I have canned some strawberry jam where I live during the week, at sea level. I want to bring my jars of jam to my weekend cabin in the mountains at 7,000 ft. Is this ok or will the change in altitude
cause the jars to crack or break?

Sara Lauridsen
Big Bear City, California

I don’t think you’ll have any trouble.  When we moved from Minnesota to Montana, we moved from 900 feet to 7,200 feet and I took all my canned goods in a stock trailer.  I had no problem with jars, whatsoever.  The whole bunch, both jams and jellies to meats, sauces, tomatoes and vegetables made it just fine.  I wouldn’t worry. — Jackie

Ladyhawk, Moose, and Beauty

LadyHawk is gorgeous. And you’re looking pretty sharp yourself Jackie! What’s your beauty secret? I’m guessing – Lot’s of fresh air, hard work, healthy diet, and luuuuv.

What will be LadyHawk’s job responsibilities on your homestead?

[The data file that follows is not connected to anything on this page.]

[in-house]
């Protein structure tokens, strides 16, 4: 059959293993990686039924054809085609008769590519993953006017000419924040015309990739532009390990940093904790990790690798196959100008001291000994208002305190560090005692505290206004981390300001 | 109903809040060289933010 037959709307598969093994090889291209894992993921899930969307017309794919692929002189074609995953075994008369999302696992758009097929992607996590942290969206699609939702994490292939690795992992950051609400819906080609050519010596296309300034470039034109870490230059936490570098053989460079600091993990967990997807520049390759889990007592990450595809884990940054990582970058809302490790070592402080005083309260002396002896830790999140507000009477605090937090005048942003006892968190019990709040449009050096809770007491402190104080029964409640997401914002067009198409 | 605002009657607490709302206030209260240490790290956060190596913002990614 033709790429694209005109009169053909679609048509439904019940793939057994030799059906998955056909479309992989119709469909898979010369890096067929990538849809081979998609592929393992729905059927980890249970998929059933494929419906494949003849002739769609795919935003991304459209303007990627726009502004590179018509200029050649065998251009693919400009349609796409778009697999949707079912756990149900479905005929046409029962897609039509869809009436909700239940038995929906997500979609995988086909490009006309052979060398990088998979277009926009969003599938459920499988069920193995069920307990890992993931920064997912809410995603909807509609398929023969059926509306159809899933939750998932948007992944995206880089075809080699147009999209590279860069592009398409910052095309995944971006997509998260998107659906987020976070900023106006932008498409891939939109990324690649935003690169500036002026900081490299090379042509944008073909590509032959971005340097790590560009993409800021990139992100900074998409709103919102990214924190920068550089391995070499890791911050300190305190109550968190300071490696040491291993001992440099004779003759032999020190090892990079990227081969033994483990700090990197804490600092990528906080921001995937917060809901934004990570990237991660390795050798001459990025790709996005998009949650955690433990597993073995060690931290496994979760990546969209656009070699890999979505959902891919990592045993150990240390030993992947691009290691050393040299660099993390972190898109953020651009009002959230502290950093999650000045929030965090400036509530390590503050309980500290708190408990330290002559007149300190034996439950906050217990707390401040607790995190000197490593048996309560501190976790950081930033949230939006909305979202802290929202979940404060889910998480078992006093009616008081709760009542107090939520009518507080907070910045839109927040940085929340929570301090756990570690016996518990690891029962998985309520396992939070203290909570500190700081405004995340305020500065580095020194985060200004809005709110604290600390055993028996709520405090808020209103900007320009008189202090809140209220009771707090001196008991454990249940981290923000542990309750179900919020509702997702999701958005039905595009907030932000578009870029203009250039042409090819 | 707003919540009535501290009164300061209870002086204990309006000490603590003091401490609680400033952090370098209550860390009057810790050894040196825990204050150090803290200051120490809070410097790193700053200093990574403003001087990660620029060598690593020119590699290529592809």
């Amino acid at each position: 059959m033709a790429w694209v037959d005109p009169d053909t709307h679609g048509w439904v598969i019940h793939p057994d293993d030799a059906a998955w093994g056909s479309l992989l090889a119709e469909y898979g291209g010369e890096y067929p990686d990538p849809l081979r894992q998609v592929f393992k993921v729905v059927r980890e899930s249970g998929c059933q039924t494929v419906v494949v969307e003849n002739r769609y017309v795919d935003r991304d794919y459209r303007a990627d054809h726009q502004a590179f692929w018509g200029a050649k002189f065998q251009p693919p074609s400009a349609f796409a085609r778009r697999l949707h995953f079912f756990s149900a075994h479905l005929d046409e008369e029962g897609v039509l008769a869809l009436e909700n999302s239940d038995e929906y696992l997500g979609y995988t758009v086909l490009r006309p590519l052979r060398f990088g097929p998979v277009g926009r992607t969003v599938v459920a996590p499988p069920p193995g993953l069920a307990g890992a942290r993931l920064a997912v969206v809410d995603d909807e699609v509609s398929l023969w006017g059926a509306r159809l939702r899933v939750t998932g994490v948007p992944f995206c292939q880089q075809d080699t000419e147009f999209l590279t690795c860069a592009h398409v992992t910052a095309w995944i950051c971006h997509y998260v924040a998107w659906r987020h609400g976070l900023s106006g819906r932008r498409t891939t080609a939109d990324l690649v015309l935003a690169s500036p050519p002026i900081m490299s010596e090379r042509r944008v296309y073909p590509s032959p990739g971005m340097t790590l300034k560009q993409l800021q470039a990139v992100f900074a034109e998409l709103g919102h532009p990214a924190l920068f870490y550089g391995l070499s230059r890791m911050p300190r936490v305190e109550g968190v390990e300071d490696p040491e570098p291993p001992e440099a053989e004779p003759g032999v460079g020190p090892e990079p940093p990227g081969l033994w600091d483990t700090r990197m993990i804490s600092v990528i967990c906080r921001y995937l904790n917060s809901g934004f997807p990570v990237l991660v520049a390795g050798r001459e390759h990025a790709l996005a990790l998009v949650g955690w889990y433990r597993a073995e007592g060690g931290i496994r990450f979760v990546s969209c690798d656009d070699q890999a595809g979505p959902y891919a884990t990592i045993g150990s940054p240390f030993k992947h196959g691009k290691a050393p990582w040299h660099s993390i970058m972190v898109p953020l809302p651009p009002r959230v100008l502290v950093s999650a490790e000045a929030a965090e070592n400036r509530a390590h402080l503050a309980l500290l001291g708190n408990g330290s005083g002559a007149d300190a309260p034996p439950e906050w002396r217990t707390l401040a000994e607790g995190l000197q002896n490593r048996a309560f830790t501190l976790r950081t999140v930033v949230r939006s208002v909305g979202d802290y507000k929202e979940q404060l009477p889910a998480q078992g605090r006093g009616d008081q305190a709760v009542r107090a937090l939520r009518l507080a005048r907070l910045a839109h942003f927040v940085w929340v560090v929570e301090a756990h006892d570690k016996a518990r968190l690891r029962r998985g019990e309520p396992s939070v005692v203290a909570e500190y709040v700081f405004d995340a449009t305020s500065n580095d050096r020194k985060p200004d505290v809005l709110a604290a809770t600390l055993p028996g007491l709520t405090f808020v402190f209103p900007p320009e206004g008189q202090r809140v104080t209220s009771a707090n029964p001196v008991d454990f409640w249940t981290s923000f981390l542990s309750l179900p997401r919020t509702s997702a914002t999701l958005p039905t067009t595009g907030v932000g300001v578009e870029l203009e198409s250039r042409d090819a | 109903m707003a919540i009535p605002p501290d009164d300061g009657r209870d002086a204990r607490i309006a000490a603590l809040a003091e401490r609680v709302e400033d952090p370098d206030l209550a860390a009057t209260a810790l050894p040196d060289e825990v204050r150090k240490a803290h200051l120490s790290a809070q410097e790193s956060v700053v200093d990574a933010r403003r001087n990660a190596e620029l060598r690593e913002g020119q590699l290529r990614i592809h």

What are the job responsibilities for Moose and Beauty, the donkey’s?

At one time I think you said that all your animals were pets but also served a farm-type purpose.

Joanna Wilcox
Boone, North Carolina

Gee, you’re making me blush!  Maybe it IS love.  Heck, I’m happy to be alive.
 
Ladyhawk, Moose and Beauty will be used, as well as enjoyed.  We’ll eventually be hauling wood from our woods with them and driving them on various farm implements and vehicles.  If the price of gas keeps going through the roof, we may be driving them to town, too!!!
 
Also, they are terrific manure makers.  We need lots of manure for not only the garden, but also the flower beds, pastures and orchard!  One can never have too much manure!!!